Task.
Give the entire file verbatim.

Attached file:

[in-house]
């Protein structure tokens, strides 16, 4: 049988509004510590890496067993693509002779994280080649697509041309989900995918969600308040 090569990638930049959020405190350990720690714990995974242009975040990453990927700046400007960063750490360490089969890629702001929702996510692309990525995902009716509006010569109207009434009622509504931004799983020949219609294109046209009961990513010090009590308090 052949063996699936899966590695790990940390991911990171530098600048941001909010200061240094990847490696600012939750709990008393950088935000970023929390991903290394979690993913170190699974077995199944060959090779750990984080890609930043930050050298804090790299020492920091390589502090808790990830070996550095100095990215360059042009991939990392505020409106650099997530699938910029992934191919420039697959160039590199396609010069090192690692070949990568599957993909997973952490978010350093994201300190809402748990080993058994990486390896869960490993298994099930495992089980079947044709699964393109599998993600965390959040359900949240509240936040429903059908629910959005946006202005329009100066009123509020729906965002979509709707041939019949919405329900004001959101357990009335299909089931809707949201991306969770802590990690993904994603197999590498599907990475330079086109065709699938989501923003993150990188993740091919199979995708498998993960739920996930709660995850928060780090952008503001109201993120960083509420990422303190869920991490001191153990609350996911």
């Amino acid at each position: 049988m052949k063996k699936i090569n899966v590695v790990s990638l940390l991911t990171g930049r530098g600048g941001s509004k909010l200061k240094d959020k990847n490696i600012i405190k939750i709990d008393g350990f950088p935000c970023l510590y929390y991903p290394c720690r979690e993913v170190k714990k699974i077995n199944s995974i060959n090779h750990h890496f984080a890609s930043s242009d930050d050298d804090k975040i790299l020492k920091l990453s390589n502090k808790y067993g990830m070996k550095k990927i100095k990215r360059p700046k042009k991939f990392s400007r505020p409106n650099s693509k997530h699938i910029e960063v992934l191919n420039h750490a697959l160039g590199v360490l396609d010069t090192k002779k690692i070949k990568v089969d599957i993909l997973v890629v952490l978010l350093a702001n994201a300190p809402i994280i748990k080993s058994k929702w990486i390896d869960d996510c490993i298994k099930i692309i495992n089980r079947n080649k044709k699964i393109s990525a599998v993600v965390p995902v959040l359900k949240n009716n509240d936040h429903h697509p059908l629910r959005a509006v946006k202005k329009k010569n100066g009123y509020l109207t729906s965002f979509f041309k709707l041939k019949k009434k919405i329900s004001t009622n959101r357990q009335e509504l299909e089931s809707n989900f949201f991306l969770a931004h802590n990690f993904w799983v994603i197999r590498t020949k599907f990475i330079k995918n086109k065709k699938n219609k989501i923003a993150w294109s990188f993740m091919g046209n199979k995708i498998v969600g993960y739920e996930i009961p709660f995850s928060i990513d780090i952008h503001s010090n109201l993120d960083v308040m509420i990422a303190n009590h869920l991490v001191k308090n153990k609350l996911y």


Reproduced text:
[in-house]
């Protein structure tokens, strides 16, 4: 049988509004510590890496067993693509002779994280080649697509041309989900995918969600308040 090569990638930049959020405190350990720690714990995974242009975040990453990927700046400007960063750490360490089969890629702001929702996510692309990525995902009716509006010569109207009434009622509504931004799983020949219609294109046209009961990513010090009590308090 052949063996699936899966590695790990940390991911990171530098600048941001909010200061240094990847490696600012939750709990008393950088935000970023929390991903290394979690993913170190699974077995199944060959090779750990984080890609930043930050050298804090790299020492920091390589502090808790990830070996550095100095990215360059042009991939990392505020409106650099997530699938910029992934191919420039697959160039590199396609010069090192690692070949990568599957993909997973952490978010350093994201300190809402748990080993058994990486390896869960490993298994099930495992089980079947044709699964393109599998993600965390959040359900949240509240936040429903059908629910959005946006202005329009100066009123509020729906965002979509709707041939019949919405329900004001959101357990009335299909089931809707949201991306969770802590990690993904994603197999590498599907990475330079086109065709699938989501923003993150990188993740091919199979995708498998993960739920996930709660995850928060780090952008503001109201993120960083509420990422303190869920991490001191153990609350996911």
């Amino acid at each position: 049988m052949k063996k699936i090569n899966v590695v790990s990638l940390l991911t990171g930049r530098g600048g941001s509004k909010l200061k240094d959020k990847n490696i600012i405190k939750i709990d008393g350990f950088p935000c970023l510590y929390y991903p290394c720690r979690e993913v170190k714990k699974i077995n199944s995974i060959n090779h750990h890496f984080a890609s930043s242009d930050d050298d804090k975040i790299l020492k920091l990453s390589n502090k808790y067993g990830m070996k550095k990927i100095k990215r360059p700046k042009k991939f990392s400007r505020p409106n650099s693509k997530h699938i910029e960063v992934l191919n420039h750490a697959l160039g590199v360490l396609d010069t090192k002779k690692i070949k990568v089969d599957i993909l997973v890629v952490l978010l350093a702001n994201a300190p809402i994280i748990k080993s058994k929702w990486i390896d869960d996510c490993i298994k099930i692309i495992n089980r079947n080649k044709k699964i393109s990525a599998v993600v965390p995902v959040l359900k949240n009716n509240d936040h429903h697509p059908l629910r959005a509006v946006k202005k329009k010569n100066g009123y509020l109207t729906s965002f979509f041309k709707l041939k019949k009434k919405i329900s004001t009622n959101r357990q009335e509504l299909e089931s809707n989900f949201f991306l969770a931004h802590n990690f993904w799983v994603i197999r590498t020949k599907f990475i330079k995918n086109k065709k699938n219609k989501i923003a993150w294109s990188f993740m091919g046209n199979k995708i498998v969600g993960y739920e996930i009961p709660f995850s928060i990513d780090i952008h503001s010090n109201l993120d960083v308040m509420i990422a303190n009590h869920l991490v001191k308090n153990k609350l996911y």